What we know so far about how the volcanic eruption is affecting travellers
Hawaii’s Mauna Loa volcano is erupting for the first time in nearly 40 years.
The volcano, which is the largest active in the world, last erupted in 1984.
The volcanic activity means some flights have been cancelled or delayed.
Here’s what you need to know if you’re travelling to the island.
Mauna Loa eruption: What do we know so far?
Activity in the Mauna Loa caldera has been building for weeks. The volcano, which is around 4 kilometres tall, began erupting at 11.30pm local time on November 27.
The 5,000 square kilometre volcano is situated inside Hawaii Volcanoes National Park.
Currently, there is only activity at the summit area, but authorities have warned that the situation could escalate quickly.
Down the sides of the volcano, there are two areas vulnerable to cracking known as rift zones.
Here, quick-moving lava can escape from a split in the surface and rush down towards settlements below.
Officials have said that residents may need to evacuate the surrounding area and should be prepared to leave at short notice.
The volcano’s most serious eruption was in 1950 when a wave of lava destroyed houses and roads in the coastal town of Hoʻōpūloa.
Are flights affected by the Hawaii volcano eruption?
The Hawaii Tourism Authority has said there is currently no need to change travel plans.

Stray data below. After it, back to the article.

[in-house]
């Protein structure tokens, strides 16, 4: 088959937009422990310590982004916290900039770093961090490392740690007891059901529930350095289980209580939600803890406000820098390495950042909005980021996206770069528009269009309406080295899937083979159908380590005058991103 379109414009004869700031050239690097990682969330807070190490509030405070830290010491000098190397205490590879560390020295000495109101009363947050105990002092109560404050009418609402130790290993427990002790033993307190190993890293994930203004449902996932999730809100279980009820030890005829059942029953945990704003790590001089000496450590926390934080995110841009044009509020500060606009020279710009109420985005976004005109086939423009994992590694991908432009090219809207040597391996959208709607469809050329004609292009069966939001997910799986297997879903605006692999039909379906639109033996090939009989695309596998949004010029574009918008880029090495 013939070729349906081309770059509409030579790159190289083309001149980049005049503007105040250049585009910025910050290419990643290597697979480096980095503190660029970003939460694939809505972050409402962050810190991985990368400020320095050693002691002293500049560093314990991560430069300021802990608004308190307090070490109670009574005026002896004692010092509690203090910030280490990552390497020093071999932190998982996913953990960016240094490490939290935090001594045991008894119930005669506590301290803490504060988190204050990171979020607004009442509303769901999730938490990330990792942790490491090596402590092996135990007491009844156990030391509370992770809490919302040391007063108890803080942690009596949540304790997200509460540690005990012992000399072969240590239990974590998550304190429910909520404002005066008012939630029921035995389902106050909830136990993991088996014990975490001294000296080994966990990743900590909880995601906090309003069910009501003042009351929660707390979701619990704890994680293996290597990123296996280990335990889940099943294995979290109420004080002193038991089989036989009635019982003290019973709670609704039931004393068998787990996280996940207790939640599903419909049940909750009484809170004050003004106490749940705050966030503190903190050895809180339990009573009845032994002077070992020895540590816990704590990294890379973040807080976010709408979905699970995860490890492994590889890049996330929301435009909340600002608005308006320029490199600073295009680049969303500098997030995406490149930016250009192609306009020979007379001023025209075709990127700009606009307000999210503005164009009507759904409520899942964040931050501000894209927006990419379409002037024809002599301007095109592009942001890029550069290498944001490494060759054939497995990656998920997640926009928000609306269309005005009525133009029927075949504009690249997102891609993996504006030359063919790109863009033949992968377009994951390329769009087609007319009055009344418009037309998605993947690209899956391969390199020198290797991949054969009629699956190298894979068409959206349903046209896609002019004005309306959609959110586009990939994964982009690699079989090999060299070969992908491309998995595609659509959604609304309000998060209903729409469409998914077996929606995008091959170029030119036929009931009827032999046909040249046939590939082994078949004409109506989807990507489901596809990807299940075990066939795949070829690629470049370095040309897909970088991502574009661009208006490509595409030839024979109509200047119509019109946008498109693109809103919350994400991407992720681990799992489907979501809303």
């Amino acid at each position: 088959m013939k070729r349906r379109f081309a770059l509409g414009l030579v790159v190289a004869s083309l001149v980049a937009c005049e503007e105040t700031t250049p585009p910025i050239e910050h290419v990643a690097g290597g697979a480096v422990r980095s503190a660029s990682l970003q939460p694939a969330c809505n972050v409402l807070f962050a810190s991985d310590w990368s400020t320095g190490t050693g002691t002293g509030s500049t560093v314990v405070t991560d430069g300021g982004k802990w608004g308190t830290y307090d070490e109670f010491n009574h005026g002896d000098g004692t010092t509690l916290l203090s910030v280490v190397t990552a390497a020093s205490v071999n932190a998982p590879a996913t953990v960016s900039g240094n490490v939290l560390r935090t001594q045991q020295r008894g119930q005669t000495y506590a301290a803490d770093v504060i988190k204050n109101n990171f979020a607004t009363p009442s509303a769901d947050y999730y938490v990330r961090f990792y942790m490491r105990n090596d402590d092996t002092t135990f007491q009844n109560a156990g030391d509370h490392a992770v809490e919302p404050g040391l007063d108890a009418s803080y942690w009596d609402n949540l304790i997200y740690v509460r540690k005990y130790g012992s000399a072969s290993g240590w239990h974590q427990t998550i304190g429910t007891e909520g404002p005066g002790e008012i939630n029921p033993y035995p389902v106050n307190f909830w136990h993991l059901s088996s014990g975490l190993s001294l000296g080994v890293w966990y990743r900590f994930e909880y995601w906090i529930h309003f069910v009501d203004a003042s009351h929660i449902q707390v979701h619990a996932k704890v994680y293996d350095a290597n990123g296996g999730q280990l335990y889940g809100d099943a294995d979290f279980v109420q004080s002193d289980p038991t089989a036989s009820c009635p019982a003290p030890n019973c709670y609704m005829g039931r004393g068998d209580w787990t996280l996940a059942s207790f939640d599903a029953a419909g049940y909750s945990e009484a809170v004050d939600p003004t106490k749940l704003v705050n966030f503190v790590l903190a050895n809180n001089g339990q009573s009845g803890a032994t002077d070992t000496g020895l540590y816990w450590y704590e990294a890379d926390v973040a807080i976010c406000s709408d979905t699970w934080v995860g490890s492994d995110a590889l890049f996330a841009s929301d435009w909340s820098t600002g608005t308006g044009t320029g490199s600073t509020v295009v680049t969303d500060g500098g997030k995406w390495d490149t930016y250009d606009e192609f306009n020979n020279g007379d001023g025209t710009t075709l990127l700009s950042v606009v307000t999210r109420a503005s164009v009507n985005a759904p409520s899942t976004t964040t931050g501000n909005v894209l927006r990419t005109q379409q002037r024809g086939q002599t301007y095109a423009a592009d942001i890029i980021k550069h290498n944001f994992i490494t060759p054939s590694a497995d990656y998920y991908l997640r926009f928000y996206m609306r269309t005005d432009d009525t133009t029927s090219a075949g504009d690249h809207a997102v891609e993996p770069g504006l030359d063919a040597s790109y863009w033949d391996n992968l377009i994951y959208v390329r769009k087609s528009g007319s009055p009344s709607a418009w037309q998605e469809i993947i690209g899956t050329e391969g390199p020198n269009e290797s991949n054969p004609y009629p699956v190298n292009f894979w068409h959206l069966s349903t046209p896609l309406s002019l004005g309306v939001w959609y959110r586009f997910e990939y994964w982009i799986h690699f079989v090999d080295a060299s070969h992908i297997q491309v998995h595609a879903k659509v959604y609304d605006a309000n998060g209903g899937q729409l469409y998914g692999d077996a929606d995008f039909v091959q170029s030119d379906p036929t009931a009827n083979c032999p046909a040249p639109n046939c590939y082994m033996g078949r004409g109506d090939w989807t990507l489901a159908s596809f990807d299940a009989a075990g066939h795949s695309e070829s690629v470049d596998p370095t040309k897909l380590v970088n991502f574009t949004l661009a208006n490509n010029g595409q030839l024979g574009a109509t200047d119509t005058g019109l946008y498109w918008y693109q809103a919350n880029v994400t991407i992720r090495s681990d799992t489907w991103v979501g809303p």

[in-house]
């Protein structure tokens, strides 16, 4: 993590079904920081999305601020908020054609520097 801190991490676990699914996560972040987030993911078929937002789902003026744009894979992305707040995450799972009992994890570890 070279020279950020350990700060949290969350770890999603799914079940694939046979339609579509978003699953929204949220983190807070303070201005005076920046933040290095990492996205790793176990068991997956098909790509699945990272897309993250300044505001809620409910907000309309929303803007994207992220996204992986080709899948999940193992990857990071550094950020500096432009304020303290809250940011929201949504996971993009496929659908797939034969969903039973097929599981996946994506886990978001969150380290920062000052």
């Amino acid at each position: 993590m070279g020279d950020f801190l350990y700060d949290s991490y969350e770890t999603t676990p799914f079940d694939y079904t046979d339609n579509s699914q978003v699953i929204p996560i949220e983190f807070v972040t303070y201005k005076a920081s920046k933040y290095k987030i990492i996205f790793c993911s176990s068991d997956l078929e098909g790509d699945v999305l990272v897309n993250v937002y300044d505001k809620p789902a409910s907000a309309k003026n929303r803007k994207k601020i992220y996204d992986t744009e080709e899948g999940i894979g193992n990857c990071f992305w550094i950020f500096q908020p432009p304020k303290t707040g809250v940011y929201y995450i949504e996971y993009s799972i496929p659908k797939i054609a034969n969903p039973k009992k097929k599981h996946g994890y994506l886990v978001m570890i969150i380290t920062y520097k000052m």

Hawaii Island's two main airports, Ellison Onizuka Kona International Airport at Keahole and Hilo International Airport, are open as usual.
However, some flights to and from the island have been affected.
On Monday, Southwest Airlines cancelled all services from the airport in Hilo, affecting around 10 flights between the island and Honolulu.
“Passengers with flights to Hilo International Airport or the Ellison Onizuka Kona International Airport at Keahole should check with their airline prior to heading to the airport,” an advisory by the state Transportation Department said.
Can you still visit Hawaii during the eruption?
Currently, the lava flows are not threatening any settlements around the volcano so it is safe to travel there.
Most tourist attractions on the island remain open, except some areas of the Hawaii Volcanoes National Park.
However, authorities advise visitors to check updates from the United States Geological Survey (USGS) and contact their accommodation for up-to-date information.